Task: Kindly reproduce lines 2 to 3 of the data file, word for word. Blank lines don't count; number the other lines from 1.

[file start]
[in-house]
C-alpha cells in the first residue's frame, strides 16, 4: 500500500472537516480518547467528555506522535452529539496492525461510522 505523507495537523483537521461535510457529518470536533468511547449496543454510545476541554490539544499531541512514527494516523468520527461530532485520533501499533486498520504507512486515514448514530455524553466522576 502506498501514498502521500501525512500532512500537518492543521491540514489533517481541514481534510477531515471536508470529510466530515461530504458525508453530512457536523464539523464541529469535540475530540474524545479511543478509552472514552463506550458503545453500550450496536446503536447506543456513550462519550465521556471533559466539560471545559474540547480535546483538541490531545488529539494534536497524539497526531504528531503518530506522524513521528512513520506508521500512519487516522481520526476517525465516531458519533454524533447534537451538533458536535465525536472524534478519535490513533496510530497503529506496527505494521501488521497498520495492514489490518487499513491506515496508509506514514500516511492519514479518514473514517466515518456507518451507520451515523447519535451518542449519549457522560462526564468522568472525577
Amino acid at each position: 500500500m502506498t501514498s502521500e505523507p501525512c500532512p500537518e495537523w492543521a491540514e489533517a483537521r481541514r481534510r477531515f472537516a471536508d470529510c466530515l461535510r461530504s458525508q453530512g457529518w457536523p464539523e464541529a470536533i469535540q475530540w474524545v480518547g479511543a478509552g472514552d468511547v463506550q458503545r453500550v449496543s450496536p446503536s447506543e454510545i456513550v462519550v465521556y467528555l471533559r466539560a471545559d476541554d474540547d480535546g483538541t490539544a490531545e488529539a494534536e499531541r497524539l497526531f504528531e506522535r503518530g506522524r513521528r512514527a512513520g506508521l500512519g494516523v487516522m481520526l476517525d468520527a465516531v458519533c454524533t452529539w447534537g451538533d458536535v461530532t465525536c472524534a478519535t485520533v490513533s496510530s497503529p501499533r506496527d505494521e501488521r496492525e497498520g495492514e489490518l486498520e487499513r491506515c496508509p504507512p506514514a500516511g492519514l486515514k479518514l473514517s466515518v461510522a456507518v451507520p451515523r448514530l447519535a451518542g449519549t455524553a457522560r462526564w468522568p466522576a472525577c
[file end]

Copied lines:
C-alpha cells in the first residue's frame, strides 16, 4: 500500500472537516480518547467528555506522535452529539496492525461510522 505523507495537523483537521461535510457529518470536533468511547449496543454510545476541554490539544499531541512514527494516523468520527461530532485520533501499533486498520504507512486515514448514530455524553466522576 502506498501514498502521500501525512500532512500537518492543521491540514489533517481541514481534510477531515471536508470529510466530515461530504458525508453530512457536523464539523464541529469535540475530540474524545479511543478509552472514552463506550458503545453500550450496536446503536447506543456513550462519550465521556471533559466539560471545559474540547480535546483538541490531545488529539494534536497524539497526531504528531503518530506522524513521528512513520506508521500512519487516522481520526476517525465516531458519533454524533447534537451538533458536535465525536472524534478519535490513533496510530497503529506496527505494521501488521497498520495492514489490518487499513491506515496508509506514514500516511492519514479518514473514517466515518456507518451507520451515523447519535451518542449519549457522560462526564468522568472525577
Amino acid at each position: 500500500m502506498t501514498s502521500e505523507p501525512c500532512p500537518e495537523w492543521a491540514e489533517a483537521r481541514r481534510r477531515f472537516a471536508d470529510c466530515l461535510r461530504s458525508q453530512g457529518w457536523p464539523e464541529a470536533i469535540q475530540w474524545v480518547g479511543a478509552g472514552d468511547v463506550q458503545r453500550v449496543s450496536p446503536s447506543e454510545i456513550v462519550v465521556y467528555l471533559r466539560a471545559d476541554d474540547d480535546g483538541t490539544a490531545e488529539a494534536e499531541r497524539l497526531f504528531e506522535r503518530g506522524r513521528r512514527a512513520g506508521l500512519g494516523v487516522m481520526l476517525d468520527a465516531v458519533c454524533t452529539w447534537g451538533d458536535v461530532t465525536c472524534a478519535t485520533v490513533s496510530s497503529p501499533r506496527d505494521e501488521r496492525e497498520g495492514e489490518l486498520e487499513r491506515c496508509p504507512p506514514a500516511g492519514l486515514k479518514l473514517s466515518v461510522a456507518v451507520p451515523r448514530l447519535a451518542g449519549t455524553a457522560r462526564w468522568p466522576a472525577c